In 2012, the White House lob­bied Con­gress to pass le­gis­la­tion re­quir­ing crit­ic­al in­fra­struc­ture op­er­at­ors, such as tele­com com­pan­ies, banks, and elec­tric util­it­ies, to meet gov­ern­ment cy­ber­se­cur­ity stand­ards. But Re­pub­lic­ans ar­gued that man­dat­ory reg­u­la­tions would bur­den com­pan­ies and do little to com­bat the con­stantly evolving threat of cy­ber­at­tacks.

Demo­crats scaled back their le­gis­la­tion so that busi­nesses would be pres­sured — but not forced — to fol­low the cy­ber­se­cur­ity stand­ards. But Re­pub­lic­ans still ob­jec­ted and suc­cess­fully fili­bustered the Cy­ber­se­cur­ity Act, which was au­thored by in­de­pend­ent Sen. Joe Lieber­man and Re­pub­lic­an Sen. Susan Collins and backed by most Demo­crats.

Fol­low­ing the de­feat of the bill, Obama signed an ex­ec­ut­ive or­der in­struct­ing the Na­tion­al In­sti­tute of Stand­ards and Tech­no­logy, a Com­merce De­part­ment agency, to work with the private sec­tor to de­vel­op vol­un­tary cy­ber­se­cur­ity guidelines for crit­ic­al in­fra­struc­ture.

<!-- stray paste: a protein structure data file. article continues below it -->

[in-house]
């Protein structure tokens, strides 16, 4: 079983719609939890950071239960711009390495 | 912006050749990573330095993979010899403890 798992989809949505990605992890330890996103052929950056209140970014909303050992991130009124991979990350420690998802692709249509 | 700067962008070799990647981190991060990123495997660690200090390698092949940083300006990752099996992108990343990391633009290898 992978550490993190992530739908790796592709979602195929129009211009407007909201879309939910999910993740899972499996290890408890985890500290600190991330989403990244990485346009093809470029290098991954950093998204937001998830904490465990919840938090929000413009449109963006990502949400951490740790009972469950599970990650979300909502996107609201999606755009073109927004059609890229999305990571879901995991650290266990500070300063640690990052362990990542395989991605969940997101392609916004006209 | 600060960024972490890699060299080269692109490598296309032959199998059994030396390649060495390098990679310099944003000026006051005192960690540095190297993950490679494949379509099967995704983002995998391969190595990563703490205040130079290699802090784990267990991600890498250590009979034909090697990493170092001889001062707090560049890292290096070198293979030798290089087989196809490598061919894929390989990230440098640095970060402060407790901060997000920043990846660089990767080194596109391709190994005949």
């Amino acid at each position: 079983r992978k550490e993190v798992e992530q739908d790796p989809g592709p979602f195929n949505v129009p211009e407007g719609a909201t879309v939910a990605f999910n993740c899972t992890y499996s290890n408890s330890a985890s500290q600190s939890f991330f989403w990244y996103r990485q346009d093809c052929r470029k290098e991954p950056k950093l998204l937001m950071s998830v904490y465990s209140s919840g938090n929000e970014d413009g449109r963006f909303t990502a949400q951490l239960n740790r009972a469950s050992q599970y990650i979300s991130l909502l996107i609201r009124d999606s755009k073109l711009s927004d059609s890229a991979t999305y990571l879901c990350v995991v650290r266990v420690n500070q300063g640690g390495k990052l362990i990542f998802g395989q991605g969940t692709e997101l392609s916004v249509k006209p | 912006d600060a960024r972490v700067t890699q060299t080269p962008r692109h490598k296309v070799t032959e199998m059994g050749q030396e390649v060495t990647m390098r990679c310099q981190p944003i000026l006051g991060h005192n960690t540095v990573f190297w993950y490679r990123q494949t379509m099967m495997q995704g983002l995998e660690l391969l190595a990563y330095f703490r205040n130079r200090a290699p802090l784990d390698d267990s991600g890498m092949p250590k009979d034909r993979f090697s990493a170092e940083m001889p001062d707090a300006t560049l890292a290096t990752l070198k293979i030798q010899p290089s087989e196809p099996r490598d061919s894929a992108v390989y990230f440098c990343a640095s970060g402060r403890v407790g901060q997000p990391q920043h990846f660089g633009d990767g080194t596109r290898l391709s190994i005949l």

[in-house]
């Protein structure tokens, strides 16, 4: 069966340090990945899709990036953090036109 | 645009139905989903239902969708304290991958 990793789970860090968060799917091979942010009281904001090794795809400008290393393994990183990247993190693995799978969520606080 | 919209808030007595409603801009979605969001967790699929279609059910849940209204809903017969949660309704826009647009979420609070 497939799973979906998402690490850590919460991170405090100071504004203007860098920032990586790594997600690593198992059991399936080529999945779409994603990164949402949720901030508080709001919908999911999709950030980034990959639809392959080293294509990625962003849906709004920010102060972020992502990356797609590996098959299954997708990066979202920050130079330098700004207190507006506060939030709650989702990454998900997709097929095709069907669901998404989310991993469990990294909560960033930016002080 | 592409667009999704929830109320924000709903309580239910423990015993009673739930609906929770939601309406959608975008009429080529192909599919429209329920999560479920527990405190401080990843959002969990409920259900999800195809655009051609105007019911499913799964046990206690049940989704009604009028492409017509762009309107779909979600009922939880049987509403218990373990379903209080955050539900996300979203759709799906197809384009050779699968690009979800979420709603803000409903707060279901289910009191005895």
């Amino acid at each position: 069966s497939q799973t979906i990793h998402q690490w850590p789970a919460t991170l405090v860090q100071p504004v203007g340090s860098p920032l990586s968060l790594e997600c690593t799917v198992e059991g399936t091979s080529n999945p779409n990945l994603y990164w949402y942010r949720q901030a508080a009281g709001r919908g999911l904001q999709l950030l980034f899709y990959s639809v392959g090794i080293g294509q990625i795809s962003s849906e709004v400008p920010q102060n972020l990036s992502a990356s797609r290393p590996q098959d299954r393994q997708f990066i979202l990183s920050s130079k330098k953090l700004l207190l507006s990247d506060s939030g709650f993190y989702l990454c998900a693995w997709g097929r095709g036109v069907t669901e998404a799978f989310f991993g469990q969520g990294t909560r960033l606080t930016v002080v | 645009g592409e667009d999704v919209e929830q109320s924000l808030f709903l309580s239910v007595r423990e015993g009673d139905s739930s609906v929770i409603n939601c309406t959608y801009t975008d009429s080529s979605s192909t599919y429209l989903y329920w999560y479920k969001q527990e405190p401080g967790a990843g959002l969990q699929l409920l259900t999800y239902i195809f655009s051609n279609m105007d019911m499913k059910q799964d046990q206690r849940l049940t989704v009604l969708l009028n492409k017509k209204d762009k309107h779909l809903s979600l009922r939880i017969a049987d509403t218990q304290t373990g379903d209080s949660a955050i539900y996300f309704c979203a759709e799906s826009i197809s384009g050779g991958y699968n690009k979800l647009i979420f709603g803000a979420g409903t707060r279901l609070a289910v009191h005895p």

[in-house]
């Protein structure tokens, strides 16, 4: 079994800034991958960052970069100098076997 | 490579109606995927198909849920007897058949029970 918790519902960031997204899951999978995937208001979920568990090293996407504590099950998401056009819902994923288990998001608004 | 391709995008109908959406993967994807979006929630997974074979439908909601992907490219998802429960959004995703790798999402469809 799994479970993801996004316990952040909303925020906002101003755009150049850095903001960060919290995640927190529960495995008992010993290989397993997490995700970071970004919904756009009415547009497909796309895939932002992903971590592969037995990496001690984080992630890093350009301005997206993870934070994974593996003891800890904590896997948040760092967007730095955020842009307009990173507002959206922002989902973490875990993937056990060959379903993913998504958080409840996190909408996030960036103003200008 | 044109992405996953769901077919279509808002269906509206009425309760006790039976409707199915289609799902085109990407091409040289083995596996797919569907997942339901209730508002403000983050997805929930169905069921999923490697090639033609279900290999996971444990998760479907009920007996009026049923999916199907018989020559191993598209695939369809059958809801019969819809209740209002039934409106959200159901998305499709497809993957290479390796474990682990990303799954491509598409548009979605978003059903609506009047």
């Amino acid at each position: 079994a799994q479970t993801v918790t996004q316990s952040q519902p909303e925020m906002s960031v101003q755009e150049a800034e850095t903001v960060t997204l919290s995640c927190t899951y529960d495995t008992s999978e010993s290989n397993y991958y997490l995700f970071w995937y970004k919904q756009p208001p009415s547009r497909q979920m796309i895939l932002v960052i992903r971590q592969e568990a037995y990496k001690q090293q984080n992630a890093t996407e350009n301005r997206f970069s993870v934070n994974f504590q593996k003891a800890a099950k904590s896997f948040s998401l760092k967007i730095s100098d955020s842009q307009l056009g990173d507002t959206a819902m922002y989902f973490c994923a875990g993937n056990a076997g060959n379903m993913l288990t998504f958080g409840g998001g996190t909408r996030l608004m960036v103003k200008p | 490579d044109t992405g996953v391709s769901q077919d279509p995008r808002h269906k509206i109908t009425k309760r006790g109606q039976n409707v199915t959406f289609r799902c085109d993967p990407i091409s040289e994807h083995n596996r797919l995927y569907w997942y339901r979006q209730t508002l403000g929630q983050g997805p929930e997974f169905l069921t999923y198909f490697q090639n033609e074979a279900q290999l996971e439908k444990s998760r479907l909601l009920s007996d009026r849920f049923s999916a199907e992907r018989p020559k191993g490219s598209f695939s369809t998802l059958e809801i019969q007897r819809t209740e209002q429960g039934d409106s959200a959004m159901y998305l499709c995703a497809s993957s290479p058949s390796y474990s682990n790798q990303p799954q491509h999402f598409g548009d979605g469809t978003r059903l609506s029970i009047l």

The frame­work is a set of broad strategies to help com­pan­ies de­fend their sys­tems and con­tains few spe­cif­ic re­com­mend­a­tions. The doc­u­ment is di­vided in­to five cy­ber­se­cur­ity ac­tions: identi­fy, pro­tect, de­tect, re­spond, and re­cov­er.

Busi­nesses are urged to take steps such as train­ing their em­ploy­ees, cata­loging the soft­ware they use, man­aging re­mote ac­cess to their sys­tems, and back­ing up their data. In the event of an at­tack, they should identi­fy the ma­li­cious com­puter code, share in­form­a­tion with oth­er groups, as­sess the dam­age, and re­store their sys­tems.

The stand­ards are largely based on ex­ist­ing in­dustry best-prac­tices, and of­fi­cials said they plan to keep them up-to-date as threats and se­cur­ity meas­ures evolve. 

The stand­ards can ap­ply to re­tail­ers like Tar­get, which suffered a massive data breach that com­prom­ised mil­lions of cred­it card num­bers late last year.

Al­though the guidelines are vol­un­tary, the White House is ur­ging reg­u­lat­ory agen­cies to up­date their ex­ist­ing reg­u­la­tions to match the frame­work. So the Fed­er­al Com­mu­nic­a­tions Com­mis­sion, which already has broad power over tele­com com­pan­ies, may re­vise cer­tain reg­u­la­tions to more closely align with the guidelines.